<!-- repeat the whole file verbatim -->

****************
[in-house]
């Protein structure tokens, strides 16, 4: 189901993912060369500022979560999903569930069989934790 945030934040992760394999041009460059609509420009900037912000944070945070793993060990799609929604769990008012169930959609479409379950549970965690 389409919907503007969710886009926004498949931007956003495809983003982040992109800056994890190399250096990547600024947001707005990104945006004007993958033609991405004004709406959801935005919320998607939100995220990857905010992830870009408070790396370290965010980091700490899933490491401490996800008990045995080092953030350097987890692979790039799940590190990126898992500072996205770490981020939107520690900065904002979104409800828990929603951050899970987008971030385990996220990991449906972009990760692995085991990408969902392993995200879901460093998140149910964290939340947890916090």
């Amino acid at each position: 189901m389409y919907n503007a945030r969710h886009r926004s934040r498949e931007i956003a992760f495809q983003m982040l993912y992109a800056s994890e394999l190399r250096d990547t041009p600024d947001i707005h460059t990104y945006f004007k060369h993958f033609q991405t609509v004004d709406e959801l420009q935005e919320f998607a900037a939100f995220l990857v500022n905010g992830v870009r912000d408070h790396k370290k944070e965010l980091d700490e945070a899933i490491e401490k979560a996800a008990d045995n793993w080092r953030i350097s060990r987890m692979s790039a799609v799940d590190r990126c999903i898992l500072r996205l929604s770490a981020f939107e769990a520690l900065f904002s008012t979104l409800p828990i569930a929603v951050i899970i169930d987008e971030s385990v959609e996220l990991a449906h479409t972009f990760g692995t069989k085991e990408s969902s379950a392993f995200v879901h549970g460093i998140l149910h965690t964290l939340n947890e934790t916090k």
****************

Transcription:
[in-house]
């Protein structure tokens, strides 16, 4: 189901993912060369500022979560999903569930069989934790 945030934040992760394999041009460059609509420009900037912000944070945070793993060990799609929604769990008012169930959609479409379950549970965690 389409919907503007969710886009926004498949931007956003495809983003982040992109800056994890190399250096990547600024947001707005990104945006004007993958033609991405004004709406959801935005919320998607939100995220990857905010992830870009408070790396370290965010980091700490899933490491401490996800008990045995080092953030350097987890692979790039799940590190990126898992500072996205770490981020939107520690900065904002979104409800828990929603951050899970987008971030385990996220990991449906972009990760692995085991990408969902392993995200879901460093998140149910964290939340947890916090």
């Amino acid at each position: 189901m389409y919907n503007a945030r969710h886009r926004s934040r498949e931007i956003a992760f495809q983003m982040l993912y992109a800056s994890e394999l190399r250096d990547t041009p600024d947001i707005h460059t990104y945006f004007k060369h993958f033609q991405t609509v004004d709406e959801l420009q935005e919320f998607a900037a939100f995220l990857v500022n905010g992830v870009r912000d408070h790396k370290k944070e965010l980091d700490e945070a899933i490491e401490k979560a996800a008990d045995n793993w080092r953030i350097s060990r987890m692979s790039a799609v799940d590190r990126c999903i898992l500072r996205l929604s770490a981020f939107e769990a520690l900065f904002s008012t979104l409800p828990i569930a929603v951050i899970i169930d987008e971030s385990v959609e996220l990991a449906h479409t972009f990760g692995t069989k085991e990408s969902s379950a392993f995200v879901h549970g460093i998140l149910h965690t964290l939340n947890e934790t916090k």